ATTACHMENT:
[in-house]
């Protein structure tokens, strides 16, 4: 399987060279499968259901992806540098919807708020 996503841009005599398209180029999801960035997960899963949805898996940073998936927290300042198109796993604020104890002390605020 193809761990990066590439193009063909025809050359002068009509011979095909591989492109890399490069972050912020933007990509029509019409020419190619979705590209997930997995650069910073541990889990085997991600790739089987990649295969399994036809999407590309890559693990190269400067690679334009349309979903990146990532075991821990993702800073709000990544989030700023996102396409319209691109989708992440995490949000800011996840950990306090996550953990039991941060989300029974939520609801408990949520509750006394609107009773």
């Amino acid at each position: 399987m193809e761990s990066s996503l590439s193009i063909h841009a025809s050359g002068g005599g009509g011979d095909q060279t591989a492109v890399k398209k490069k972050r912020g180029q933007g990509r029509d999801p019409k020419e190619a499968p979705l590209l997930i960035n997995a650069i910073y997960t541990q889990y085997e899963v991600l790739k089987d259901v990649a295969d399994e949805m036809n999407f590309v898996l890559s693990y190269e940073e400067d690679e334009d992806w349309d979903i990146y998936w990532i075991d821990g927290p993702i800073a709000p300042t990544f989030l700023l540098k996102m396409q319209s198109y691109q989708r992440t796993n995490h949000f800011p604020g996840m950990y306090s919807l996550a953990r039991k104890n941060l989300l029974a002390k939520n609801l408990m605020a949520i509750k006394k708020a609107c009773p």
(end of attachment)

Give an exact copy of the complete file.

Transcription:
[in-house]
């Protein structure tokens, strides 16, 4: 399987060279499968259901992806540098919807708020 996503841009005599398209180029999801960035997960899963949805898996940073998936927290300042198109796993604020104890002390605020 193809761990990066590439193009063909025809050359002068009509011979095909591989492109890399490069972050912020933007990509029509019409020419190619979705590209997930997995650069910073541990889990085997991600790739089987990649295969399994036809999407590309890559693990190269400067690679334009349309979903990146990532075991821990993702800073709000990544989030700023996102396409319209691109989708992440995490949000800011996840950990306090996550953990039991941060989300029974939520609801408990949520509750006394609107009773």
């Amino acid at each position: 399987m193809e761990s990066s996503l590439s193009i063909h841009a025809s050359g002068g005599g009509g011979d095909q060279t591989a492109v890399k398209k490069k972050r912020g180029q933007g990509r029509d999801p019409k020419e190619a499968p979705l590209l997930i960035n997995a650069i910073y997960t541990q889990y085997e899963v991600l790739k089987d259901v990649a295969d399994e949805m036809n999407f590309v898996l890559s693990y190269e940073e400067d690679e334009d992806w349309d979903i990146y998936w990532i075991d821990g927290p993702i800073a709000p300042t990544f989030l700023l540098k996102m396409q319209s198109y691109q989708r992440t796993n995490h949000f800011p604020g996840m950990y306090s919807l996550a953990r039991k104890n941060l989300l029974a002390k939520n609801l408990m605020a949520i509750k006394k708020a609107c009773p």